Picking, packing, and kitting
Distribution centers feel a lot like warehouses and fulfillment centers when it comes to getting orders ready. They follow the same pick and pack processes and use order management systems to manage inventory use. The differences are all focused on small changes from an eCommerce warehouse distribution setup.
The core difference comes in order size. Unlike your fulfillment center, a distribution center will generally create large orders to send to retail partners. That’ll often mean many different SKUs but fewer destinations per day. Sometimes, a distribution center will fill multiple trucks to go to a single destination, especially for refrigerated trucks to places like grocery stores.
The packing functions focus on pallets and large quantities, meaning they create and use fewer new boxes.
Special services also have their own flavor. Distribution centers are equipped with tools to provide specific kitting services. Sometimes, that is a product’s final assembly or breaking down large containers to create smaller batches to meet customer needs. So, they may be shipping crates of your favorite shampoo in boxes that carry 200 units, while the shopping center customer ends up getting boxes of 20 units.
Kitting also has some other implications at this level of volume. A company may pair its distribution center location with a manufacturing facility to import large quantities of parts. That allows the final assembly to take place on U.S. soil with local workers. Sometimes, that will help a company achieve savings on import duties or achieve other benefits through foreign-trade zone (FTZ) programs.
Warehouse and distribution centers both perform a lot of outbound shipments. A distribution center is generally more likely to outbound at freight levels and may send these goods to a fulfillment center further down the supply chain.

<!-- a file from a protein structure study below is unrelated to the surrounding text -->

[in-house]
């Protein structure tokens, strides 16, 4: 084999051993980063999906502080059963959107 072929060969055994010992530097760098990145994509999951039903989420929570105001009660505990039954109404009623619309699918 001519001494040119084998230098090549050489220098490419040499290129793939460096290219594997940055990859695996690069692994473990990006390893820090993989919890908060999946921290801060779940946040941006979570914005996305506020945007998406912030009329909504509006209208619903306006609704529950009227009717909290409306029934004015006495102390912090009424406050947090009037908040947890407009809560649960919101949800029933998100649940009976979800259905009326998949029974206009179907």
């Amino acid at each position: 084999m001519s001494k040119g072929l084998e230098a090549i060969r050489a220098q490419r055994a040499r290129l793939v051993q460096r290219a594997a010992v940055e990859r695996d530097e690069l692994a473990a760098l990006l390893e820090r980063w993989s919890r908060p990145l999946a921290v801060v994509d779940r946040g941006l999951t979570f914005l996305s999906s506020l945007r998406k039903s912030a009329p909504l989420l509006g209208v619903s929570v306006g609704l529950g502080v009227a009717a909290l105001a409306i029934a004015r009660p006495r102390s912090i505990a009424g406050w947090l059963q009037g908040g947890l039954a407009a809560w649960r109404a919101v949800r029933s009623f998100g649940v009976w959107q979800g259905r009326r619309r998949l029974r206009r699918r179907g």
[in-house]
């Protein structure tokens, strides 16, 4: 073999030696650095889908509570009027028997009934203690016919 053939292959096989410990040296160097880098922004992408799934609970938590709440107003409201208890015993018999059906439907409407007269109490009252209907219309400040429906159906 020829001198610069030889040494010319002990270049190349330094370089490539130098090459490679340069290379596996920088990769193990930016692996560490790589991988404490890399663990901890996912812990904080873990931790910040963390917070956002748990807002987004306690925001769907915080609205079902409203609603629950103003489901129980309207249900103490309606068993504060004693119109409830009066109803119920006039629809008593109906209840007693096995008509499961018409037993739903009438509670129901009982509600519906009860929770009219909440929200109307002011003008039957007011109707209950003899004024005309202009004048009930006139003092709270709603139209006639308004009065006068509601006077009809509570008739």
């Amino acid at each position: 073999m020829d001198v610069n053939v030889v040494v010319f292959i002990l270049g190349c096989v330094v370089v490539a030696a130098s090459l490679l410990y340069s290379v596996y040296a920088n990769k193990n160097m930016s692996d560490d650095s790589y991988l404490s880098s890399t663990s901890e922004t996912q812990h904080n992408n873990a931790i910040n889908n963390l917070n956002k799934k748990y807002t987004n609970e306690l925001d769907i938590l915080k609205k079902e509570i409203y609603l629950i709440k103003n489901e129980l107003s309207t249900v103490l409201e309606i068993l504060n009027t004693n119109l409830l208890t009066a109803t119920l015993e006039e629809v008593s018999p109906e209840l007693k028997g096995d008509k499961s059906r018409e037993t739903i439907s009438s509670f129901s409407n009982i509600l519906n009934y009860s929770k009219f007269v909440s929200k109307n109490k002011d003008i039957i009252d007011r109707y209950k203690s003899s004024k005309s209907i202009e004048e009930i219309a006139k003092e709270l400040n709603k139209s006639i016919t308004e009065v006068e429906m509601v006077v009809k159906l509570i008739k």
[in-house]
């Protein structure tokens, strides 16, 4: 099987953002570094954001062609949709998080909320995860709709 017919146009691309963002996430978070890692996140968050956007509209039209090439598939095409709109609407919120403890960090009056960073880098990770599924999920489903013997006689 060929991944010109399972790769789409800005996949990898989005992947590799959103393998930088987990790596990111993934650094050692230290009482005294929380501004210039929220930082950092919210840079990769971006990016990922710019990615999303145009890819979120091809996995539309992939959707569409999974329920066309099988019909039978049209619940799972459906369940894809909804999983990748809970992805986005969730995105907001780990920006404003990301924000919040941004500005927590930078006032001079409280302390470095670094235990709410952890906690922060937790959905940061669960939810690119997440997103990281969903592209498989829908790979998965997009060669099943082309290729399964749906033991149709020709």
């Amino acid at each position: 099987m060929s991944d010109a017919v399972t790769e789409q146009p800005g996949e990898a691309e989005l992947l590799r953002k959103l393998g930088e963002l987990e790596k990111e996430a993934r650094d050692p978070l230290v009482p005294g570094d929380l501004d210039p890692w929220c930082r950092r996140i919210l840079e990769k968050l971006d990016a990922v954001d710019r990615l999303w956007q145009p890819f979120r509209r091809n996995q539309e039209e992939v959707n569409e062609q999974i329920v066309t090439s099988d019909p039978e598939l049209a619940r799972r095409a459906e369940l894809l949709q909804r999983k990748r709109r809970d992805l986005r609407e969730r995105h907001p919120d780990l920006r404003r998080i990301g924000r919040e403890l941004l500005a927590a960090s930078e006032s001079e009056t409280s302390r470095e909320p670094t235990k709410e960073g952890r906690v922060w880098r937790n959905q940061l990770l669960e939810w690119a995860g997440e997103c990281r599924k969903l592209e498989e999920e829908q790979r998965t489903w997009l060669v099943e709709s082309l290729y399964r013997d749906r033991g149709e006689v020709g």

From a functionality perspective, last-mile transportation is generally the same. Warehouse staff will create orders and work with carriers to move goods to meet customer needs. Like all warehouse fulfillment operations, the customer sets the pace, and technology helps the business keep it.
Some distribution centers will be part of an international supply chain, so their warehouse management activities include getting goods ready for export. That requires separate storage space or centers for export order processing and inventory management.
While similar to the bulk department’s activities, export operations focus on getting goods ready for the next leg of their international journey. That covers proper documentation and labeling, plus working with multiple customers and partners to secure proper lanes. Target markets drive the business operations. Logistics is typically about getting freight to its next in-country distribution center with as efficient processes as possible.
How does a fulfillment warehouse and distribution center differ?
While they have many of the same processes and technology, a fulfillment warehouse and distribution center typically have different targets. Fulfillment centers from 3PLs like Red Stag Fulfillment tend to have more potential shipping targets.
We can deliver to your company warehouse in a different state, get products to your retail partners, or send individual parcels to U.S. homes. Inventory levels may differ based on the partner, but core management and the practices in the warehouses are similar.
If you want to know which is right for you, think about your customers. Are you moving goods within your supply chain to a location you own where you’ll sell or fulfillment from directly? Are you shipping packages nationwide to individual customers? Do you only have a small select group of retail partners that you serve?
While fulfillment warehouse and distribution center locations serve different functions, they can work together. If you’ve traditionally sold to businesses, but COVID changed all that, it might be time to think about warehouse management and distribution on a smaller scale. You have an opportunity to go direct-to-consumer (D2C). And, that can be as simple as adding another partner and node to your supply chain.
Adding D2C fulfillment to the supply chain mix
Red Stag Fulfillment works with many companies looking to capitalize on the growing consumer demand in the U.S. National brands once found only in grocers, and department stores are now embracing eCommerce to create direct, profitable relationships with consumers.
If that sounds useful to your bottom line, it’s time to have a quick discussion about your fulfillment. Not only can we help you learn how distribution centers work within a larger supply chain, but you’ll discover ways a 3PL can save on those smaller customer-centric shipments that are gaining steam.